George Rogers Clark: (1752 - 1818)
     He was the son of John Clark III & Ann Rogers (his second cousin), born on a Virginia (Albemarle County) plantation. He was called the "Father of the West" by the Americans colonies.
     As the population of the American colonies grew, Virginia attached to itself the lands of todays Kentucky. In 1776, the British controlled the lands to the Northwest (the rebel colony of Virginia also claimed the Northwest and their Federal Assembly divided the district of West Augusta - which included western Wisconsin - into the counties of Ohio, Yohagany & Monongahela) due to the many tribal allies (loyal to the Crown) in the western regions. The British encouraged raids of these allies into Kentucky (and other rebel colonies lands) to stem the "Long Knife" growing threat. The Governor of Virginia, Patrick Henry, sent Clark to organize & lead an army against the British & their allied tribes. In the summer of 1778, Clark managed to take Vincennes, Kaskaskia & Cahokia, which were the centers of British control. In December of 1778 British Lt.Gov.Henry Hamilton re-took Vincennes (Ft.Sackville), organizing a force from "loyal" Detroit. In February of 1779 Clark (Major Joseph Bowman's Journal) & his forces (of 130 rebels) arrive at Vincennes, Indiana and convince the British to surrender, taking Hamilton prisoner and sending him back east to Virginia.
     Clark forced the British to withdraw from the Illinois & Mississippi River regions (Alexander McKee, Matthew Elliot & Simon Girty the famous Torys flee to British Detroit in March of 1778) and the British lines receded to the Great Lakes (leaving their allied tribes to face the Americans alone). He financed much of his campaigns through his own resources and was never fully compensated by Virginia or American governments, he remained indebt for the rest of his life.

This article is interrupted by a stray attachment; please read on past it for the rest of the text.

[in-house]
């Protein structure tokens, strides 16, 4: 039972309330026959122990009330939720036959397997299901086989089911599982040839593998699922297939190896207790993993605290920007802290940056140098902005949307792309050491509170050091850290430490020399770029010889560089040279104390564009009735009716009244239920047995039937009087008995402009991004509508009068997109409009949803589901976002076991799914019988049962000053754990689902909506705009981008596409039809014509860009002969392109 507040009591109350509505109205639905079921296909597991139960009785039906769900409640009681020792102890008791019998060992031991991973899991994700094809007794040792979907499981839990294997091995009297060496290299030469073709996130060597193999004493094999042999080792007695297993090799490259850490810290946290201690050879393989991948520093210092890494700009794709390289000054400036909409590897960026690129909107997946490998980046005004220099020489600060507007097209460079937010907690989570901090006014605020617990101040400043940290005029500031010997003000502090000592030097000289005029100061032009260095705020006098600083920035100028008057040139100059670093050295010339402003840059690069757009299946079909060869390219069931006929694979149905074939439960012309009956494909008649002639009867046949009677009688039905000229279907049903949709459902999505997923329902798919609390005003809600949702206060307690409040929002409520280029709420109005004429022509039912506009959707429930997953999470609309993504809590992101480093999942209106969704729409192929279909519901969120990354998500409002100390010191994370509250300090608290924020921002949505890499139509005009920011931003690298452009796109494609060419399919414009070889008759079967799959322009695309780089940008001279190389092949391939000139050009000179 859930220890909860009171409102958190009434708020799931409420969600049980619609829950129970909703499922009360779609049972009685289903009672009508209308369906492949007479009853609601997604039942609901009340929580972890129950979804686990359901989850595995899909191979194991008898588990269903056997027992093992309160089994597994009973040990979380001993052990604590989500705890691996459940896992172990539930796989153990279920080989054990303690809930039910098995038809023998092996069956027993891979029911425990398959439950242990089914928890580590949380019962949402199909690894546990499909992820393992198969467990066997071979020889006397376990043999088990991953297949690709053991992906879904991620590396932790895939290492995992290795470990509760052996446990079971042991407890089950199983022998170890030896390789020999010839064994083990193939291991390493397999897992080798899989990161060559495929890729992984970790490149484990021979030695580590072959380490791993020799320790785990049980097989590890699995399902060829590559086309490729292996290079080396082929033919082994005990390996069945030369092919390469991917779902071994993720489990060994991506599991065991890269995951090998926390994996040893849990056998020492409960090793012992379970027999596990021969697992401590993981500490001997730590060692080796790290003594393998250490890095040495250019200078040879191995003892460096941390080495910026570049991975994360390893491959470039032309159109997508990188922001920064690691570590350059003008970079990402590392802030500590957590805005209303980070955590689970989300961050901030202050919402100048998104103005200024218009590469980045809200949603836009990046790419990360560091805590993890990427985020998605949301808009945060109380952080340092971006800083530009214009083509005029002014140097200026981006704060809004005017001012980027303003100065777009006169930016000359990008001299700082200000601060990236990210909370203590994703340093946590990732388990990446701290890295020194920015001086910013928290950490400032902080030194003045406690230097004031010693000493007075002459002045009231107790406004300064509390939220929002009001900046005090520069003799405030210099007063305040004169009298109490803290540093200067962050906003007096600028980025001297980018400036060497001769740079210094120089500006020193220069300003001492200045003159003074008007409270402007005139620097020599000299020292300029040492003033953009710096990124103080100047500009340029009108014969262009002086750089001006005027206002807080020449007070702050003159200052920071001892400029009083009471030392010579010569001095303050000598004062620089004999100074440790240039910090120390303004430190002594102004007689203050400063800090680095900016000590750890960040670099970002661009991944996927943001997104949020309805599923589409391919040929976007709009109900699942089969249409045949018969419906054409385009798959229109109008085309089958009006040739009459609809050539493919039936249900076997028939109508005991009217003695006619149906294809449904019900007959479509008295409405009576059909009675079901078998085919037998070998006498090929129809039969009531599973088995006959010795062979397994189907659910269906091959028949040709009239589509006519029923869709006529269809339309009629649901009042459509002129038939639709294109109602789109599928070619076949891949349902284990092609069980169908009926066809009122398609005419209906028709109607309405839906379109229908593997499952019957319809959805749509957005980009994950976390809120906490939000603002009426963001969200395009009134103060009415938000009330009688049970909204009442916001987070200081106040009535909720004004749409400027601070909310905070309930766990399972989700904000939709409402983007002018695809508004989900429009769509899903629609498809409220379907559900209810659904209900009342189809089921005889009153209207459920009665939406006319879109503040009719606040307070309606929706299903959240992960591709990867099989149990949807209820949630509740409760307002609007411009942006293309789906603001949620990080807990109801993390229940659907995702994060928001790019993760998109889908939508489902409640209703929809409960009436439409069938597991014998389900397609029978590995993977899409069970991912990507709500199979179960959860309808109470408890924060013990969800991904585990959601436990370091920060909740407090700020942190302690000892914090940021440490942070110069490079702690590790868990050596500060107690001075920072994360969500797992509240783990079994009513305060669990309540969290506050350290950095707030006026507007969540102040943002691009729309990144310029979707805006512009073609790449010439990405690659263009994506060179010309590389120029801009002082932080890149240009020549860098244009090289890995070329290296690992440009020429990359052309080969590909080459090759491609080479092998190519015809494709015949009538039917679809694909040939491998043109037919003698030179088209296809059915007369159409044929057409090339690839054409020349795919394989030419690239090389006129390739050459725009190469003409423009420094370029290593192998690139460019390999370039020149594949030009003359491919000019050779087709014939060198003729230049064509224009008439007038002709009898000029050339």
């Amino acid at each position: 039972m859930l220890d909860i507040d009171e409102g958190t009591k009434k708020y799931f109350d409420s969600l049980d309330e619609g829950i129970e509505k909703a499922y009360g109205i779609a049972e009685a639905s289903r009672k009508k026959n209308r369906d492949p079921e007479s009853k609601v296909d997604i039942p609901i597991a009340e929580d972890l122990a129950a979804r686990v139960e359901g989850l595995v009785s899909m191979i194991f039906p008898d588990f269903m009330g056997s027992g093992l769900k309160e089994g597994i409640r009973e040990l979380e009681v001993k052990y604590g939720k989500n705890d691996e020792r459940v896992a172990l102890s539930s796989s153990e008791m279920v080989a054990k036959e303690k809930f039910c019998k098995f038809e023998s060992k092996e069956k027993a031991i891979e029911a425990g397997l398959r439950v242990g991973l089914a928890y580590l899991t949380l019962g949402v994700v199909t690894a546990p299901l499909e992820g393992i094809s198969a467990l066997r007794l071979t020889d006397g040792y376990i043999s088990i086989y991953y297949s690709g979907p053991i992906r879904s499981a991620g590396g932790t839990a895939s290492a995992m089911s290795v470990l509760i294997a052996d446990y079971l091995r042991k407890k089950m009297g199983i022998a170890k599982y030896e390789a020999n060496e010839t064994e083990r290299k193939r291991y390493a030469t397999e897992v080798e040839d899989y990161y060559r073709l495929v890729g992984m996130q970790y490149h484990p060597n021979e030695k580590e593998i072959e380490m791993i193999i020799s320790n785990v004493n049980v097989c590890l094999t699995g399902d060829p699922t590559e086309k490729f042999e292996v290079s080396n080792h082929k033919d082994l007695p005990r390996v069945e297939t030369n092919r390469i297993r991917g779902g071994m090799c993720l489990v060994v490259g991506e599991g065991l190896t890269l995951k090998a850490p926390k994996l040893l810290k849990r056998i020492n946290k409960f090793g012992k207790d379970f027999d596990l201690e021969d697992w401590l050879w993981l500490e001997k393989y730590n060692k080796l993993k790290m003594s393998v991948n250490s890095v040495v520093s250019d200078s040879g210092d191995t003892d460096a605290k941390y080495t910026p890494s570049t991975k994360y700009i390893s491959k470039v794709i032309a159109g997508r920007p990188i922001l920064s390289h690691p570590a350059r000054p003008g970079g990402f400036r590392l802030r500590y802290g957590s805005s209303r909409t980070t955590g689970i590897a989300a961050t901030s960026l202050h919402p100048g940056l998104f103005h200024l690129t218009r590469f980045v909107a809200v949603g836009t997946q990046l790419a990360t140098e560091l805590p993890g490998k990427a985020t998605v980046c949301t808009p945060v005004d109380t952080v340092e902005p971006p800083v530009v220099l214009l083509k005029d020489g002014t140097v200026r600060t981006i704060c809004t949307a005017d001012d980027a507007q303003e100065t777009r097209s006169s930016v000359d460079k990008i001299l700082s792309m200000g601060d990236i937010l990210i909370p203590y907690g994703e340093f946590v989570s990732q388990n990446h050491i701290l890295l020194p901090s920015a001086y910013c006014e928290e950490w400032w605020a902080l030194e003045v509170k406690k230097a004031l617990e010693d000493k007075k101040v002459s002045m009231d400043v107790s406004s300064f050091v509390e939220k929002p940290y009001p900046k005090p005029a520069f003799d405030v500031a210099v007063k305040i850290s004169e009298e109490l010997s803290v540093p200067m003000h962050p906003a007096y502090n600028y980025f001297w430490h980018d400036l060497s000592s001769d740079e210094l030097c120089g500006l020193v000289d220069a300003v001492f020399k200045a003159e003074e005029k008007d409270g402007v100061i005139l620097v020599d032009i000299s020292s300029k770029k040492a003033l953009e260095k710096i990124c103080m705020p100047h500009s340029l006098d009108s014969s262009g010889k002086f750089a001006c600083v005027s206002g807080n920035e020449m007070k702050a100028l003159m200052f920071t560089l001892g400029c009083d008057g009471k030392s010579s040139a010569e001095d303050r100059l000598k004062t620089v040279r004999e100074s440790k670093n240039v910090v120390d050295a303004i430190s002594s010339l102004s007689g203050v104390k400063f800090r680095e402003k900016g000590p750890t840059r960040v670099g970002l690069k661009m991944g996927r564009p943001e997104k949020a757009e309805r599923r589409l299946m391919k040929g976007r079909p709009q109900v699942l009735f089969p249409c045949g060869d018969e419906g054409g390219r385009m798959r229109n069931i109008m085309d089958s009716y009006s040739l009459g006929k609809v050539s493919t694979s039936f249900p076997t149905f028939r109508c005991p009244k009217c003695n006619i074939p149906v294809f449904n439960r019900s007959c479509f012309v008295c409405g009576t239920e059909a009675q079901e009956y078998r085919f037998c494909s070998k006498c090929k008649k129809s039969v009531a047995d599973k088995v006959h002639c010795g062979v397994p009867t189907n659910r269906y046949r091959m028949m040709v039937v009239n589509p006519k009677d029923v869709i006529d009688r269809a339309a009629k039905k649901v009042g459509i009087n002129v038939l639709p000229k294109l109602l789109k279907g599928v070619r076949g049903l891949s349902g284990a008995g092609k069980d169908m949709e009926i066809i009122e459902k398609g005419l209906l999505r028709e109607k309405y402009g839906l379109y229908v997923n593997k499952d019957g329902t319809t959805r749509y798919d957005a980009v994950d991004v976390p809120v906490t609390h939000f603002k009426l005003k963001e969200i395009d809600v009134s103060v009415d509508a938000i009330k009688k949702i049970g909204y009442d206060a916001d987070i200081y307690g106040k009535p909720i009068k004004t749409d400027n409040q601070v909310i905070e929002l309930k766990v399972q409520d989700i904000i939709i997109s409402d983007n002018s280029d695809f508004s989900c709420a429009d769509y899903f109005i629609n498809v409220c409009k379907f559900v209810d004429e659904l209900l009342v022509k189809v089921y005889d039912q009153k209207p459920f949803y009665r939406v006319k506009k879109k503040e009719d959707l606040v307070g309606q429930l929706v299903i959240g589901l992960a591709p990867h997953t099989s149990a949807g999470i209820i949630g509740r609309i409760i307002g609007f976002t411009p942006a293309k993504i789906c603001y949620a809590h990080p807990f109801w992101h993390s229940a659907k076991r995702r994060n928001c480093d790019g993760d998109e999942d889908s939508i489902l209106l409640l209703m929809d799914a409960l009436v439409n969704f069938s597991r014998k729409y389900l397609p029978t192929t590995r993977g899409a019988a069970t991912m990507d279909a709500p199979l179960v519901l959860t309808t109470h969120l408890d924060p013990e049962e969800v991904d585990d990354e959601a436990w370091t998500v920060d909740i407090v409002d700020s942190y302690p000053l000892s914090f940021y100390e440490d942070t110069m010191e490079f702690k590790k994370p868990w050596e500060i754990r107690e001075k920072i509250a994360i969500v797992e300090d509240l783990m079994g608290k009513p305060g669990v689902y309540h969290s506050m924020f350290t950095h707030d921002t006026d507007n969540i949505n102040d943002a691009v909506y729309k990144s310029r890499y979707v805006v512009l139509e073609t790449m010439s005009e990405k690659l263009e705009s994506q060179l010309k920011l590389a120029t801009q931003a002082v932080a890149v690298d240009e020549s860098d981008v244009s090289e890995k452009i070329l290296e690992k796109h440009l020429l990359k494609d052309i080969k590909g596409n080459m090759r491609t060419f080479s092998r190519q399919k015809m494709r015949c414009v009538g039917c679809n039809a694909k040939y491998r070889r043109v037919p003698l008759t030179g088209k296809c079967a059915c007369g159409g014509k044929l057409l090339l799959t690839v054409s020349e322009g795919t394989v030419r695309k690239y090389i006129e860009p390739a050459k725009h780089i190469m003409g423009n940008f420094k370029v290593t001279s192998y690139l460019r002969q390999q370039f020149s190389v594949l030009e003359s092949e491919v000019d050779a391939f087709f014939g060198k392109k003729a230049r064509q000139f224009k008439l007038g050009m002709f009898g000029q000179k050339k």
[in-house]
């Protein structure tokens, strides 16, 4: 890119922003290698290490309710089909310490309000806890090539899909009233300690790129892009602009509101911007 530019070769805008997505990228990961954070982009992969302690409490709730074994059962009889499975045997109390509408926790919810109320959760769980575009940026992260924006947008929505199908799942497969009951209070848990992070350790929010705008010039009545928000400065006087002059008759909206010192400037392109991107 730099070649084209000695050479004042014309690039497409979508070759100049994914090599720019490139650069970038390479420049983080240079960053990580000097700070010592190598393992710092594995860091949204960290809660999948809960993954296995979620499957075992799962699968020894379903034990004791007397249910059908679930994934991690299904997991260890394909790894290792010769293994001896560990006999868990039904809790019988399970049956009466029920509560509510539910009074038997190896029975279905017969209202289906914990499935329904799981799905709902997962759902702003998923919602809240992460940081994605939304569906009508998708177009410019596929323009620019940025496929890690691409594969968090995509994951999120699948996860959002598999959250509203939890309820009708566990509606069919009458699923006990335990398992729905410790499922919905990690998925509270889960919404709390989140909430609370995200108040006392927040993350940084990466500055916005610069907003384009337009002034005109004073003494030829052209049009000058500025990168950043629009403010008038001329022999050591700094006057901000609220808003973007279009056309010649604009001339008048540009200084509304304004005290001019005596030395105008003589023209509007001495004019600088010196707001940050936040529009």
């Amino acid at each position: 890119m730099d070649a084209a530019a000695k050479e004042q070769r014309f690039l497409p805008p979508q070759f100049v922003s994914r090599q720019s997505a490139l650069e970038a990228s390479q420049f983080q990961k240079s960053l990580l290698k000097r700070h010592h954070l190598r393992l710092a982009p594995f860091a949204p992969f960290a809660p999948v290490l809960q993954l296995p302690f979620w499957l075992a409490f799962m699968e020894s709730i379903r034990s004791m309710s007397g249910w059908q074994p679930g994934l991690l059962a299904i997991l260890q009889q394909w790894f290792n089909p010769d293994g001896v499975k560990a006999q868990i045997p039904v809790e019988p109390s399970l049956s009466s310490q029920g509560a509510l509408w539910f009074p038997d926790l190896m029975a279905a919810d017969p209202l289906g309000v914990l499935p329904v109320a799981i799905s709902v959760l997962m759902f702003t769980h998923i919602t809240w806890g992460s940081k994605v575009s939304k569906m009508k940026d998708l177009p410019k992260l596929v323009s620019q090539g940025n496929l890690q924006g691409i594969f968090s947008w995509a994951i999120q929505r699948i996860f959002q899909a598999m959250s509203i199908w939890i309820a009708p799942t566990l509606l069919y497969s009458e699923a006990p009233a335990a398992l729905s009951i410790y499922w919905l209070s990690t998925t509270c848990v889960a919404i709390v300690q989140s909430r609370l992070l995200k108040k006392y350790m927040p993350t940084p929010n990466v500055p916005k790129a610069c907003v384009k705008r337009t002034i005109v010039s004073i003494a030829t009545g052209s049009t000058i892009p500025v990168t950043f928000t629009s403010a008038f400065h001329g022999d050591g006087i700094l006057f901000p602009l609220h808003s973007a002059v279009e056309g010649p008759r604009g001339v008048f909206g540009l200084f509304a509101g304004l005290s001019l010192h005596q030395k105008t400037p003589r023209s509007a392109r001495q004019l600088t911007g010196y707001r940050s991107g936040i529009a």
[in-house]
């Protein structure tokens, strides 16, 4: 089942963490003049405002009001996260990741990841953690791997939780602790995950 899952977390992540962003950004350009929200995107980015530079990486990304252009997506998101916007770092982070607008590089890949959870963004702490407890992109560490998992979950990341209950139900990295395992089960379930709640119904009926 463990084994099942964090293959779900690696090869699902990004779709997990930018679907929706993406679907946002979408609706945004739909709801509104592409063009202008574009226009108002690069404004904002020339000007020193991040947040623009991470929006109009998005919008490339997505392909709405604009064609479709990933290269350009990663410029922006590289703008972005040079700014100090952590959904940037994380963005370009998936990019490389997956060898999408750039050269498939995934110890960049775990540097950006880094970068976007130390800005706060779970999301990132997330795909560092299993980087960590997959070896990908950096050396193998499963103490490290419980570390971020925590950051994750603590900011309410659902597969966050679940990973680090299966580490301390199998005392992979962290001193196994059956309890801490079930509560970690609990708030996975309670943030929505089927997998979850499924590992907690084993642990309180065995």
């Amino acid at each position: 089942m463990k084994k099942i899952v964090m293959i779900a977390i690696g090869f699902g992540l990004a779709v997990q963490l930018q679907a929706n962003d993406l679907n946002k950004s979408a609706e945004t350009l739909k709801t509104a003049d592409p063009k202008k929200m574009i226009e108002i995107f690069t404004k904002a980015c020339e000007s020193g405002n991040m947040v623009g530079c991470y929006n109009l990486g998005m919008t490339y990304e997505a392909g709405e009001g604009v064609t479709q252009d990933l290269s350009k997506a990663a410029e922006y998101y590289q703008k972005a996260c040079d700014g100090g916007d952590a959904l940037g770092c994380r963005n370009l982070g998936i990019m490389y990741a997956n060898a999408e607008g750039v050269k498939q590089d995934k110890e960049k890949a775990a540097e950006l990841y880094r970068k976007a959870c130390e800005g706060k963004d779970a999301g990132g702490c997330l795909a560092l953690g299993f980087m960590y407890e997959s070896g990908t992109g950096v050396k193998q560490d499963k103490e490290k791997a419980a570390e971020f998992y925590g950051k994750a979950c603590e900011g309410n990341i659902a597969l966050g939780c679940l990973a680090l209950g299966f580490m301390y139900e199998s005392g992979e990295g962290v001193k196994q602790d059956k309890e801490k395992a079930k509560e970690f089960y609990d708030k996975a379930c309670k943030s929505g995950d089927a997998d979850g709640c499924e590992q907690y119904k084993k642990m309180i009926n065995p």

William Clark: (1770 - 1838)
      He was the son of John Clark & Ann Rogers, born on a Virginia (Caroline County) plantation (he was the younger brother of George Rogers Clark).
     William followed his older brothers in a military career, signing up under Mj.John Hardin in his campaign against the Ohio Valley tribes in 1789 and in 1791 serving under Mj.Gen.James Wilkinson in Scott's Campaign against the tribes north of the Ohio River. In 1793 he found himself on intelligence gathering missions toward the Mississippi and in 1795 Gen.Anthony Wayne sent him on a diplomatic mission to a Spanish fort on the Mississippi. William retired from the military in 1796. In 1799 his father died and William inherited most of his father estate which included over 7,000 acres of land in Kentucky & lands north of the Ohio River. William was chosen by Meriwether Lewis (who was President Thomas Jefferson's private secretary in 1803/04 and was asked by Jefferson to lead an expedition into the far west) to co-Captain the "Corps of Discovery" up the Missouri River to the Pacific Northwest. In 1807, William began his new career as U.S. Indian agent of the tribes of Louisiana Territory, at St.Louis, Missouri. After the War of 1812 the U.S. focused on the removal of tribes east of the Mississippi and as Indian agent in St.Louis, William played a large role in carrying out this mission. He served as Superintendent of Indian Affairs at St.Louis until his death in 1838.